The vast and beautiful landscape of the American Southwest has long haunted artists and writers seeking to understand the mysteries of the deep affinity between the land and the Native Americans who have lived on it for centuries. In this pioneering study, art historian Vincent Scully explores the inhabitants' understanding of the natural world in an entirely original way—by observing and analyzing the complex yet visible relationships between the landscape of mountain and desert, the ancient ruins and the pueblos, and the ceremonial dances that take place with them. Scully sees these intricate dances as the most profound works of art yet produced on the American continent—as human action entwined with the natural world and framed by architectural forms, in which the Pueblos express their belief in the unity of all earthly things.
Scully's observations, presented in lively prose and exciting photographs, are based on his own personal experiences of the Southwest; on his exploration of the region of the Rio Grande and the Hopi mesas; on his witnessing of the dances and ceremonies of the Pueblos and others; and on his research into their culture and history. He draws on the vast literature inspired by the Native Americans—from early exploration narratives to the writing of D. H. Lawrence to recent scholarship—to enrich and support his unique approach to the subject.
To this second edition Scully has added a new preface that raises issues of preservation and development. He has also written an extensive postscript that reassesses the relationship between nature and culture in Native American tradition and its relevance to contemporary architecture and landscape.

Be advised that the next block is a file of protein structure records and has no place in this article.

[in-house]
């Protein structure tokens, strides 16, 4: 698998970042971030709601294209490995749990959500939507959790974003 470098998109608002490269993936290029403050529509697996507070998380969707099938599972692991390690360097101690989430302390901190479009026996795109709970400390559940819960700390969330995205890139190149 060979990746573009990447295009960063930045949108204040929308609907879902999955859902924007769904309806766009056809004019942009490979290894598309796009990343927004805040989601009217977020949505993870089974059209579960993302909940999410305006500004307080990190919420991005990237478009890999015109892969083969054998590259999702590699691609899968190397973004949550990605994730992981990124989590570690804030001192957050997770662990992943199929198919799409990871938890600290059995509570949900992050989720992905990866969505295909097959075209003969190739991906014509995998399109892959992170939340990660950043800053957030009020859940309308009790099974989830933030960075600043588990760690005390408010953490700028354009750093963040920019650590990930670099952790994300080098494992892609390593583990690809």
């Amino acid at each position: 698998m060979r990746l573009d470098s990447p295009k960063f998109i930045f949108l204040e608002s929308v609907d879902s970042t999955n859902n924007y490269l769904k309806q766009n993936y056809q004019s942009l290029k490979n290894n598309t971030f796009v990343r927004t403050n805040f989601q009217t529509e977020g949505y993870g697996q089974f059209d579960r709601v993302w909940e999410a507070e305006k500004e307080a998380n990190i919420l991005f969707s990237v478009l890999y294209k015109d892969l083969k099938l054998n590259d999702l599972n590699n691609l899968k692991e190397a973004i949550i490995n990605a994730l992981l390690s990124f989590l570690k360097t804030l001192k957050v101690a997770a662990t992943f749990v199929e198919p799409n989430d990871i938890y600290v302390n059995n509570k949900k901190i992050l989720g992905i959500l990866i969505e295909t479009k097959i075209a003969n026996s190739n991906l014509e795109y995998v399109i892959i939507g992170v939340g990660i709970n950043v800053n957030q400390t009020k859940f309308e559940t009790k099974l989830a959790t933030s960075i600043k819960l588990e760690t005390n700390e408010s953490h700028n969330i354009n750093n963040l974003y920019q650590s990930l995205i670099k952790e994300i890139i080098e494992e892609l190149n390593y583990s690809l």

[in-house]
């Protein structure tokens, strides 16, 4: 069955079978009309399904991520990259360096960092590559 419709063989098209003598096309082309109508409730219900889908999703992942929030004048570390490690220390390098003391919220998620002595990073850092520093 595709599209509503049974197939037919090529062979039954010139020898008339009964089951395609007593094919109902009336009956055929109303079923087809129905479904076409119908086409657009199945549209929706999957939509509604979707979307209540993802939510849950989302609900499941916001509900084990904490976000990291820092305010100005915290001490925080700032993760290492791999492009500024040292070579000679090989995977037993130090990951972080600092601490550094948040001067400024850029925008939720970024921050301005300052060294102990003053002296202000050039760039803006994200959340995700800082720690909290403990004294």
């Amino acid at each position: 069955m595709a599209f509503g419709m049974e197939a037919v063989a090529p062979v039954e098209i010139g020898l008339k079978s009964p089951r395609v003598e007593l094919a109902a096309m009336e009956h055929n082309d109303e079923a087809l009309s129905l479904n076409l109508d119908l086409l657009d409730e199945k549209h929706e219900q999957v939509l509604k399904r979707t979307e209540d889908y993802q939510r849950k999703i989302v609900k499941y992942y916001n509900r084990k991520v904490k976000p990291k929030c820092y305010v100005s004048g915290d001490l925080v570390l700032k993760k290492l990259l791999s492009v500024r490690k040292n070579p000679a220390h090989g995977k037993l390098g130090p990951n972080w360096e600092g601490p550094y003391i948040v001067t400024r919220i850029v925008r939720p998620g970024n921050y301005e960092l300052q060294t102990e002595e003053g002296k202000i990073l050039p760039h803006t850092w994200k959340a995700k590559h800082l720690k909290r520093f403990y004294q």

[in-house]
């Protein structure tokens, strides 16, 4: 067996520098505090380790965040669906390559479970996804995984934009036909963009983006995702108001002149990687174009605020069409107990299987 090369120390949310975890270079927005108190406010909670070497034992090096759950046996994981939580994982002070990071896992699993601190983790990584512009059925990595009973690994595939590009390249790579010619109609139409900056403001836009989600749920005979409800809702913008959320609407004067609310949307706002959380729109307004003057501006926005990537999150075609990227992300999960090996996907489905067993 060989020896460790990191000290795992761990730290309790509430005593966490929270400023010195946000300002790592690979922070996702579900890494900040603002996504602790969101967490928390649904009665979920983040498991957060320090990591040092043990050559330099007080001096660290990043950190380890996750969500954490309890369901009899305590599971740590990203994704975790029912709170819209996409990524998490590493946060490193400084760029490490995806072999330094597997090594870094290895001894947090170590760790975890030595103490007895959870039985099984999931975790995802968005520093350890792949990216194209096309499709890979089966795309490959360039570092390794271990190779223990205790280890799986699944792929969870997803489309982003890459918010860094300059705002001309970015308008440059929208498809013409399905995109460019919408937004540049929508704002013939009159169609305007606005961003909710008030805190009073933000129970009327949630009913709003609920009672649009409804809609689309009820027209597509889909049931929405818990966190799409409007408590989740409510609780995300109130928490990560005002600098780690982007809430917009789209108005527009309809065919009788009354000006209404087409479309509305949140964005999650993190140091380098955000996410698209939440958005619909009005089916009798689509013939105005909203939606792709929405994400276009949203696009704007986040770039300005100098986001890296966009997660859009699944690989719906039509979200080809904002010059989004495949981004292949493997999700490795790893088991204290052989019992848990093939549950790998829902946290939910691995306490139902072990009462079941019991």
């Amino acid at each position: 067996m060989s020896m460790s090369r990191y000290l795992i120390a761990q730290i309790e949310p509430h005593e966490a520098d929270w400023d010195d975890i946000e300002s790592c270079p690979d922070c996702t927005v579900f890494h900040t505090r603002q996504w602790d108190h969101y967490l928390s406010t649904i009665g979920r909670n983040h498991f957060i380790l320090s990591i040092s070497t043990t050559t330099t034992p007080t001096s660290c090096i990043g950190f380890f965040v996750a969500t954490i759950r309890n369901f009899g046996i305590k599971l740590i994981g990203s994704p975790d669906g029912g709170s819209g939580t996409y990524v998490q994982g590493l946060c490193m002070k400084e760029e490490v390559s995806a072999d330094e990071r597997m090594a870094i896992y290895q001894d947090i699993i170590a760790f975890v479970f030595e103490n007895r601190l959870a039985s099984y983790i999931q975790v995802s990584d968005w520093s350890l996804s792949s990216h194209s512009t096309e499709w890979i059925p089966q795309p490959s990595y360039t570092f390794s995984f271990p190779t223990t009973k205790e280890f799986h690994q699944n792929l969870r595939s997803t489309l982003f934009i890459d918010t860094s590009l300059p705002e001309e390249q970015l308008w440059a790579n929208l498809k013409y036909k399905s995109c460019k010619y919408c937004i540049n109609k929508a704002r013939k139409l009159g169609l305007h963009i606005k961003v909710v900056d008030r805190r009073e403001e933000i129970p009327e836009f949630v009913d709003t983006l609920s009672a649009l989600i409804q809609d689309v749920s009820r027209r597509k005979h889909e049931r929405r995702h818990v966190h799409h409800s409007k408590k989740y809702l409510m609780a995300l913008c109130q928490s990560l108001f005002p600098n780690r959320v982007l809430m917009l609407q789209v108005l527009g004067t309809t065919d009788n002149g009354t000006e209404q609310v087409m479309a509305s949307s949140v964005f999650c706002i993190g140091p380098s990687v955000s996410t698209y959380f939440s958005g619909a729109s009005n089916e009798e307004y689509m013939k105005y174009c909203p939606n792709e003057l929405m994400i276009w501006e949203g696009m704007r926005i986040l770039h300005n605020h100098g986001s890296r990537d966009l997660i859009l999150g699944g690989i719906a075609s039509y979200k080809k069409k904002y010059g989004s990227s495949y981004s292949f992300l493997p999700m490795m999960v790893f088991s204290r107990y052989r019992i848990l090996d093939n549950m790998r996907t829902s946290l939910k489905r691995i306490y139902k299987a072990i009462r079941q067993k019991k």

"Coming to Pueblo architecture as he does from a provocative study of sacred architecture in ancient Greece, Scully has much to say that is both striking and moving of the Pueblo attitudes toward sacred places, the arrangement of structures in space, the lives of men and beasts, and man's relation to rain, earth, vegetation."—Robert M. Adams, New York Review of Books
The continuing work of the Crow Canyon Archaeological Center has focused on community life in the northern Southwest during the Great Pueblo period (AD 1150– 1300). Researchers have been able to demonstrate that during the last Puebloan occupation of the area the majority of the population lived in dispersed communities and large villages of the Great Sage Plain, rather than at nearby Mesa Verde. The work at Sand Canyon Pueblo and more than sixty other large contemporary pueblos has examined reasons for population aggregation and why this strategy was ultimately forsaken in favor of a migration south of the San Juan River, leaving the area depopulated by 1290.
Contributors to this volume, many of whom are distinguished southwestern researchers, draw from a common database derived from extensive investigations at the 530-room Sand Canyon Pueblo, intensive test excavations at thirteen small sites and four large villages, a twenty-five square kilometer full-coverage survey, and an inventory of all known villages in the region. Topics include the context within which people moved into villages, how they dealt with climatic changes and increasing social conflict, and how they became increasingly isolated from the rest of the Southwest.